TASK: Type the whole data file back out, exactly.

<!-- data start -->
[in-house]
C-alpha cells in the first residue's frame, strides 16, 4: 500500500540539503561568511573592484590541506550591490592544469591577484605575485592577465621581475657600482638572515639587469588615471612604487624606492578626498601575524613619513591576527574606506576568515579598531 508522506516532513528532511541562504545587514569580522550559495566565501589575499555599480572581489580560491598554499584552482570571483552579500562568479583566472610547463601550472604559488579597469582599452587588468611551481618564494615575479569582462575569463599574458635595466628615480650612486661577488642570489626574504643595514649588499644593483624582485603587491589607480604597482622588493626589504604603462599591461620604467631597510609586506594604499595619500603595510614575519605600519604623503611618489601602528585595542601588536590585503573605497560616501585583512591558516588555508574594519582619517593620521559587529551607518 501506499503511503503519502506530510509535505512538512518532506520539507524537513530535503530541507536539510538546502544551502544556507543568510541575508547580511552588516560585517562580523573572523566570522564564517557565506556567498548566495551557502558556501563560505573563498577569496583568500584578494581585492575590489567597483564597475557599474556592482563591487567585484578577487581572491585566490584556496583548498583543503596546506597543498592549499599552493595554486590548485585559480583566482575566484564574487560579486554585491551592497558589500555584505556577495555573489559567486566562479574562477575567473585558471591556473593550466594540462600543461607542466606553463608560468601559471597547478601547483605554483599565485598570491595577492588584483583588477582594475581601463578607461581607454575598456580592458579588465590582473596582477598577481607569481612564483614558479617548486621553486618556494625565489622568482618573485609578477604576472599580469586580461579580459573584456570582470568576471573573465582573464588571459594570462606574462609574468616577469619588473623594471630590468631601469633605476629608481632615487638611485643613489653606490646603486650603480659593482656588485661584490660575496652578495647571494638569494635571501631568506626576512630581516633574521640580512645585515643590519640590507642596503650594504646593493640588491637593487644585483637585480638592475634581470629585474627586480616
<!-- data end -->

[in-house]
C-alpha cells in the first residue's frame, strides 16, 4: 500500500540539503561568511573592484590541506550591490592544469591577484605575485592577465621581475657600482638572515639587469588615471612604487624606492578626498601575524613619513591576527574606506576568515579598531 508522506516532513528532511541562504545587514569580522550559495566565501589575499555599480572581489580560491598554499584552482570571483552579500562568479583566472610547463601550472604559488579597469582599452587588468611551481618564494615575479569582462575569463599574458635595466628615480650612486661577488642570489626574504643595514649588499644593483624582485603587491589607480604597482622588493626589504604603462599591461620604467631597510609586506594604499595619500603595510614575519605600519604623503611618489601602528585595542601588536590585503573605497560616501585583512591558516588555508574594519582619517593620521559587529551607518 501506499503511503503519502506530510509535505512538512518532506520539507524537513530535503530541507536539510538546502544551502544556507543568510541575508547580511552588516560585517562580523573572523566570522564564517557565506556567498548566495551557502558556501563560505573563498577569496583568500584578494581585492575590489567597483564597475557599474556592482563591487567585484578577487581572491585566490584556496583548498583543503596546506597543498592549499599552493595554486590548485585559480583566482575566484564574487560579486554585491551592497558589500555584505556577495555573489559567486566562479574562477575567473585558471591556473593550466594540462600543461607542466606553463608560468601559471597547478601547483605554483599565485598570491595577492588584483583588477582594475581601463578607461581607454575598456580592458579588465590582473596582477598577481607569481612564483614558479617548486621553486618556494625565489622568482618573485609578477604576472599580469586580461579580459573584456570582470568576471573573465582573464588571459594570462606574462609574468616577469619588473623594471630590468631601469633605476629608481632615487638611485643613489653606490646603486650603480659593482656588485661584490660575496652578495647571494638569494635571501631568506626576512630581516633574521640580512645585515643590519640590507642596503650594504646593493640588491637593487644585483637585480638592475634581470629585474627586480616